Typical

typicalTypical seems to me to be an unusual word, one that draws its connotations almost completely from the context in which it is used but that, of course, is a product of its definition: Exhibiting the qualities, traits, or characteristics that identify a kind, class, group, or category.  It derives its connotations from the kind, class, group, or category and the particular qualities, traits or characteristics being referred to.  If my boss (if I had one) says, You’ve done your typical wonderful job, it’s a complement.  If he says, I’m going to have to have Ron look over your report, Bud.  That’s typical, it’s not.   Well, perhaps typical’s not entirely connotation-free.  According to the Urban Dictionary, typical is The word woman use to describe their displeasure and contempt for anything a male could do, would do, will do, or should do in order to please their partner.  A woman never explains what is “typical”, it just covers every sin known to man.  Hmmm.

In my world, the world of engineering, when the word typical shows up in  presentation, you may see a few of us giving each other looks in the back of the room.  And when we find it in a report, say, the statement, This graph shows a typical result, we may smirk a bit.  Because the word typical has acquired a bit of a reputation, a connotation, if you will, in a technical context.   It is likely that every engineer has seen a so-called typical result that was in reality the best example that the presenter could find, not typical at all.  And have worked on a project where most of the work was done to come up with the one so-called typical example.  As a rule, it’s not malicious, although I have seen a few people use work that was entirely atypical to prop up a project doomed to failure.  Most engineering projects begin with an objective in mind and there is a natural tendency to continue the research until the objective is reached, then stop.  Sometimes, there is limited funding.  And the typical result is born.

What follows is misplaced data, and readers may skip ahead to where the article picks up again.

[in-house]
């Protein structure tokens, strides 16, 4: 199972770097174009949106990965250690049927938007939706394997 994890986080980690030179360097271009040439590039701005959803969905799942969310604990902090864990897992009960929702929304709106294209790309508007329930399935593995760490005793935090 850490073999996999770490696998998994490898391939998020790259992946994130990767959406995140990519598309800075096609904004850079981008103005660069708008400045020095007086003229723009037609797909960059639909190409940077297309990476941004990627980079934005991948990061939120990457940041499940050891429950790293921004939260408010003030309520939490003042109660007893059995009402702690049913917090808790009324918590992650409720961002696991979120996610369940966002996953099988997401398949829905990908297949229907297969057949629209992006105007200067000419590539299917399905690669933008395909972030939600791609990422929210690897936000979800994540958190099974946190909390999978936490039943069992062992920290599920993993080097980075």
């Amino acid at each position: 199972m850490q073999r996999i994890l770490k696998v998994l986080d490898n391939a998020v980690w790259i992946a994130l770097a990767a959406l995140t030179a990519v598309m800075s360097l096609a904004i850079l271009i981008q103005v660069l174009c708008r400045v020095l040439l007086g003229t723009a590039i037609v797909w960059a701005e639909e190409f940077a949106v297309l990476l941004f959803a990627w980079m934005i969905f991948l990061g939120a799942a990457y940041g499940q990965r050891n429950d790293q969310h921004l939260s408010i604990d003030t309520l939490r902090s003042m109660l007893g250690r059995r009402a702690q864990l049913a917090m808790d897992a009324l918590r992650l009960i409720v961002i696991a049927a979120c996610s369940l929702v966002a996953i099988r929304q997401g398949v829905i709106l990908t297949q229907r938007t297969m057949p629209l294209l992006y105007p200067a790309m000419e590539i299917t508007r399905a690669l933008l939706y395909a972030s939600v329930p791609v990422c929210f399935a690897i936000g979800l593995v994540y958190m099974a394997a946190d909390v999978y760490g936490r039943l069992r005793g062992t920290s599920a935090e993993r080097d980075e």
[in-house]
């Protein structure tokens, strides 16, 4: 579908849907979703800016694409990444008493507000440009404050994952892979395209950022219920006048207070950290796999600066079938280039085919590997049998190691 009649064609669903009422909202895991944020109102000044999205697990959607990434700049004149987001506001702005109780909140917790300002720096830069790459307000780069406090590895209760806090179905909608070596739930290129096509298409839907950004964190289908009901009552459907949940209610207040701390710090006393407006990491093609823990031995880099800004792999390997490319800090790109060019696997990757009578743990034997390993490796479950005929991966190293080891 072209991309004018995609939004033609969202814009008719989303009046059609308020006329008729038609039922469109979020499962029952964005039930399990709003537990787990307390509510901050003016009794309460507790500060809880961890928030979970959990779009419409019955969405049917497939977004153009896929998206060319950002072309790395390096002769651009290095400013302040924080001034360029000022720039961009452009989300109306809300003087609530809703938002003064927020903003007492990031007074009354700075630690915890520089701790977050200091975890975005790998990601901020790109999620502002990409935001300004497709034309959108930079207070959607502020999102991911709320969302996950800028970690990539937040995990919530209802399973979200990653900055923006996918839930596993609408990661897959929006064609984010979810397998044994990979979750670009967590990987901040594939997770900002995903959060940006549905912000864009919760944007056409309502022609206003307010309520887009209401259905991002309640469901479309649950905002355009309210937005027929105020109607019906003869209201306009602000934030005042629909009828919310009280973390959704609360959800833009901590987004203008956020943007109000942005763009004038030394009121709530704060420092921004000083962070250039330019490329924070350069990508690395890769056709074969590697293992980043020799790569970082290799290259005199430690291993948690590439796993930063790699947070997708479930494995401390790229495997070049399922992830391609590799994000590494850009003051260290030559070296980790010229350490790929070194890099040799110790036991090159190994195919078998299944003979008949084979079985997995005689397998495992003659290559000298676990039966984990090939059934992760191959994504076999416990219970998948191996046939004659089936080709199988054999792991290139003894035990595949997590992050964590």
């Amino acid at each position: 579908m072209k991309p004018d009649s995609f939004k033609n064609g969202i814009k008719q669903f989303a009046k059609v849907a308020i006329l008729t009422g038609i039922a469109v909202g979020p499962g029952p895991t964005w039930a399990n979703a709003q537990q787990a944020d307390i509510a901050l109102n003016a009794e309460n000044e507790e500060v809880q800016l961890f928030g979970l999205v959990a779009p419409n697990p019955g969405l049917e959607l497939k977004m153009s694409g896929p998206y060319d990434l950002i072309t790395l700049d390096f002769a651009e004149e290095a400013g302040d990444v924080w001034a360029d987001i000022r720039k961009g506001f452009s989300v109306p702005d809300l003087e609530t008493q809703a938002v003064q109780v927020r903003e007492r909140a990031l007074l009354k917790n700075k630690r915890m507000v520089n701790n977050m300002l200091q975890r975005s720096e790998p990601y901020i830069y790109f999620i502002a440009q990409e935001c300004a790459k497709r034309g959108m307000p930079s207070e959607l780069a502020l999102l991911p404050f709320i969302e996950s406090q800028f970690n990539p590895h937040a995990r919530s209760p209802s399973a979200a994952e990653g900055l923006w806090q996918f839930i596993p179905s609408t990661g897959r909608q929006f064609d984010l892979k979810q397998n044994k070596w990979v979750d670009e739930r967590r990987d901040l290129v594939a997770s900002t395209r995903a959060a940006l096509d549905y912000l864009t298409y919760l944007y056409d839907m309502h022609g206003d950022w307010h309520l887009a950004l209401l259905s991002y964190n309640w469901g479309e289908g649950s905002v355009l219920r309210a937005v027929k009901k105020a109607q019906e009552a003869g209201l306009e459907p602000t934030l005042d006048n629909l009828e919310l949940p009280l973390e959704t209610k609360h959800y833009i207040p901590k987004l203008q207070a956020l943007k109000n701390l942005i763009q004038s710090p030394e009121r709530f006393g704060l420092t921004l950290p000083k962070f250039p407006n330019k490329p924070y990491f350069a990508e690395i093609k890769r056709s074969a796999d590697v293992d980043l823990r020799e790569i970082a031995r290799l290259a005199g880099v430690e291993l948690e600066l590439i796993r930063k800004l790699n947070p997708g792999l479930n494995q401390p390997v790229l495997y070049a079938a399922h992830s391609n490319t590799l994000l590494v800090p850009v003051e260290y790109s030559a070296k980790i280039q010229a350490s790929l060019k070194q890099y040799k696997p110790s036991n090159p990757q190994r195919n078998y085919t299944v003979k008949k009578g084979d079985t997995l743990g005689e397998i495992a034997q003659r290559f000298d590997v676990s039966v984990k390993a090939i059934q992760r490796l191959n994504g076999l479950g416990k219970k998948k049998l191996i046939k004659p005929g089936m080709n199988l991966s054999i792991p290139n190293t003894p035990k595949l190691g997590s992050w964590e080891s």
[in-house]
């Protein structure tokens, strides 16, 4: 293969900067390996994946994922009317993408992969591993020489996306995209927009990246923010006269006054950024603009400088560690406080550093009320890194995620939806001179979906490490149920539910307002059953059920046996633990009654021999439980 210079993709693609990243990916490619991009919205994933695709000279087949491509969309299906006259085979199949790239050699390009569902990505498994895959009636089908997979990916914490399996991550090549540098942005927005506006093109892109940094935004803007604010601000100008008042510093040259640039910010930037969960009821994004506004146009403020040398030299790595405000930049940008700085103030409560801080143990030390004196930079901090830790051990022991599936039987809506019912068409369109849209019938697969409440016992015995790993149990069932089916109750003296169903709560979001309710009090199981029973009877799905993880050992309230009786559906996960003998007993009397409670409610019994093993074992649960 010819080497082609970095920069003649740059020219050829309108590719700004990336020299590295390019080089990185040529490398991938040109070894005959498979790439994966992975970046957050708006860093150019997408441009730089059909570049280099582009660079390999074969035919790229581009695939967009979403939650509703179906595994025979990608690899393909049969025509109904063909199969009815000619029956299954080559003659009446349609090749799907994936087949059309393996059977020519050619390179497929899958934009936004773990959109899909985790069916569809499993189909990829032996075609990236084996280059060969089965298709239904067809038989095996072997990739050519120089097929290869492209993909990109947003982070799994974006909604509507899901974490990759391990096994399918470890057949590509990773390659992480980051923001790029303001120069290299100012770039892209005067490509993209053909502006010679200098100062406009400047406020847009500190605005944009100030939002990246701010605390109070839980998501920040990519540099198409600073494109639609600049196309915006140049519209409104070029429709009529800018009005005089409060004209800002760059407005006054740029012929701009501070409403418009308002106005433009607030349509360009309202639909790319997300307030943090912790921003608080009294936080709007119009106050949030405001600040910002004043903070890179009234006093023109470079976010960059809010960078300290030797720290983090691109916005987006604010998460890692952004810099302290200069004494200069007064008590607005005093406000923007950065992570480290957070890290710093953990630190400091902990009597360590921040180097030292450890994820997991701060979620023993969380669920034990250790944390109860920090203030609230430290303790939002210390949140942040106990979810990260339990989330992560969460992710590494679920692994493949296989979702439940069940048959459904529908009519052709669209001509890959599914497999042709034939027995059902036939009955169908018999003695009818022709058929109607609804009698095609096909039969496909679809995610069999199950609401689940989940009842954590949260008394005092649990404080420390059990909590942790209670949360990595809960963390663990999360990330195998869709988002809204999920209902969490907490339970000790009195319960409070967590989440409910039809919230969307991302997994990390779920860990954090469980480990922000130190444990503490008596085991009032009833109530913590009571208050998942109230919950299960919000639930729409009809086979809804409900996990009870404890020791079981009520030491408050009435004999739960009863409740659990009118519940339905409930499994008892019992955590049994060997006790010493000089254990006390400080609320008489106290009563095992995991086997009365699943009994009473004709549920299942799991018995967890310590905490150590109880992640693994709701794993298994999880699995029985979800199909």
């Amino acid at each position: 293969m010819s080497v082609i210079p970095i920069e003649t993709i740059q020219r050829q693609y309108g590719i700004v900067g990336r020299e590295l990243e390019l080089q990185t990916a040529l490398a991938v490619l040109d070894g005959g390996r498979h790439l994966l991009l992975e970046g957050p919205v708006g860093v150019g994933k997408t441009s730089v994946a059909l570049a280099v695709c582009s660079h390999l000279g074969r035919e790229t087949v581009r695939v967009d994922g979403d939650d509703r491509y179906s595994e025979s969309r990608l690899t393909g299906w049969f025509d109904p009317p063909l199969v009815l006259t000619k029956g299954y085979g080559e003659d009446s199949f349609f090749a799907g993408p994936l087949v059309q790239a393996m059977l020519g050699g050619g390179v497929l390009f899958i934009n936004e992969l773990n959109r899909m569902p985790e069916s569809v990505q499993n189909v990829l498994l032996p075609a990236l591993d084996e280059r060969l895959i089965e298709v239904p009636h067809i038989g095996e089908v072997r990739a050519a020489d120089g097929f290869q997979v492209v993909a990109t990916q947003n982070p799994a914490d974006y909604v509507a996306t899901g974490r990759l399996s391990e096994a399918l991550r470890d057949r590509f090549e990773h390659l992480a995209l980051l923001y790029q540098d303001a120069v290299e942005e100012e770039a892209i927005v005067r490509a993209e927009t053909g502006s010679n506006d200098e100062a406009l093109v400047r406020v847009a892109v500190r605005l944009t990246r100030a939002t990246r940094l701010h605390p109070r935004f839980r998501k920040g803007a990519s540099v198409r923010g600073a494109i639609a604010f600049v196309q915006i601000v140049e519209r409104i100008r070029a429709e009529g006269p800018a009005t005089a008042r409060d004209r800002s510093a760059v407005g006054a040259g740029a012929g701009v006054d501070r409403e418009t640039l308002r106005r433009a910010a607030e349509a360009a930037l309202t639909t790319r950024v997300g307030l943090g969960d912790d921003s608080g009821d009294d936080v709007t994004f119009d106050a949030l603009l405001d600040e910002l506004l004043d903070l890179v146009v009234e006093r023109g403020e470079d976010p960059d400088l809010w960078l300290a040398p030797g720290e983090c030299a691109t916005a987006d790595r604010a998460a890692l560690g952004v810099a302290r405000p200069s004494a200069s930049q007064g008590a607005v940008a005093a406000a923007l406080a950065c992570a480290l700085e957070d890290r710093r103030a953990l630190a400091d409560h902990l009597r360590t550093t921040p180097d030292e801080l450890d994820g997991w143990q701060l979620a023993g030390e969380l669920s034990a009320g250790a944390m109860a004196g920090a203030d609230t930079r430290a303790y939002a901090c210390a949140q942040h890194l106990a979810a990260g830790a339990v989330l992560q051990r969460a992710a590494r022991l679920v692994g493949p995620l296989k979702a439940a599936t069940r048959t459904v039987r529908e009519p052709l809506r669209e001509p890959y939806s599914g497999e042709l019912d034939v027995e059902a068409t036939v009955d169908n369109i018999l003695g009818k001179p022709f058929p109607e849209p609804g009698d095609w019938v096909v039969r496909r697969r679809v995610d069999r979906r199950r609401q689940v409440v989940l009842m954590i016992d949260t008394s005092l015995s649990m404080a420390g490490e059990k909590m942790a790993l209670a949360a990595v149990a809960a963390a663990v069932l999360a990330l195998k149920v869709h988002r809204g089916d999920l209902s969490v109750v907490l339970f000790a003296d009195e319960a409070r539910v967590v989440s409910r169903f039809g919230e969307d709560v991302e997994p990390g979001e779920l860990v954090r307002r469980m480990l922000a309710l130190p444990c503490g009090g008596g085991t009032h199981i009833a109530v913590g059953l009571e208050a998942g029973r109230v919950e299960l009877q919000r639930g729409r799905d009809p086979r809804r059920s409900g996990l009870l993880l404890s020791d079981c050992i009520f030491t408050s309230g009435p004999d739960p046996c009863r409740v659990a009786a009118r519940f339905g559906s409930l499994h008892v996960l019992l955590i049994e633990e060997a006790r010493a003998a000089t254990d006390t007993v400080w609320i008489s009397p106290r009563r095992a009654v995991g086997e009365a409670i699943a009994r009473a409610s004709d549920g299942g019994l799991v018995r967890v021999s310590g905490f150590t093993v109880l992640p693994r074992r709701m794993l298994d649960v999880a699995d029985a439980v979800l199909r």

If you’ve followed along with my week here on Bud’s Blog, you know why this topic is on my mind.  I … and my colleagues … have worked very hard this week to come up with an example for a project we’re involved in.  Today, we submitted this result in preliminary form to our customer.  We didn’t say it was typical.  We said it is an example that show the potential of our processing.  Fortunately, this project is a feasibility study in which we only need to show it is worthy of further work.  We don’t have to have a typical result, just one that offers promise.   But if you wonder why I’m sometimes skeptical about what certain scientists say, it’s because in spite of rumors to the contrary, science isn’t always pure.  Scientists are human.  And typical results aren’t always typical.

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One Comment on “Typical”

  1. cherperz Says:

    I would say that your post is typical engineer logic just for effect but I wouldn’t mean it. Is there really much that exists that is typical? About the time someone says the word “typical” in relationship to men’s behaviors or women’s behaviors, someone shows up and does the exact opposite.


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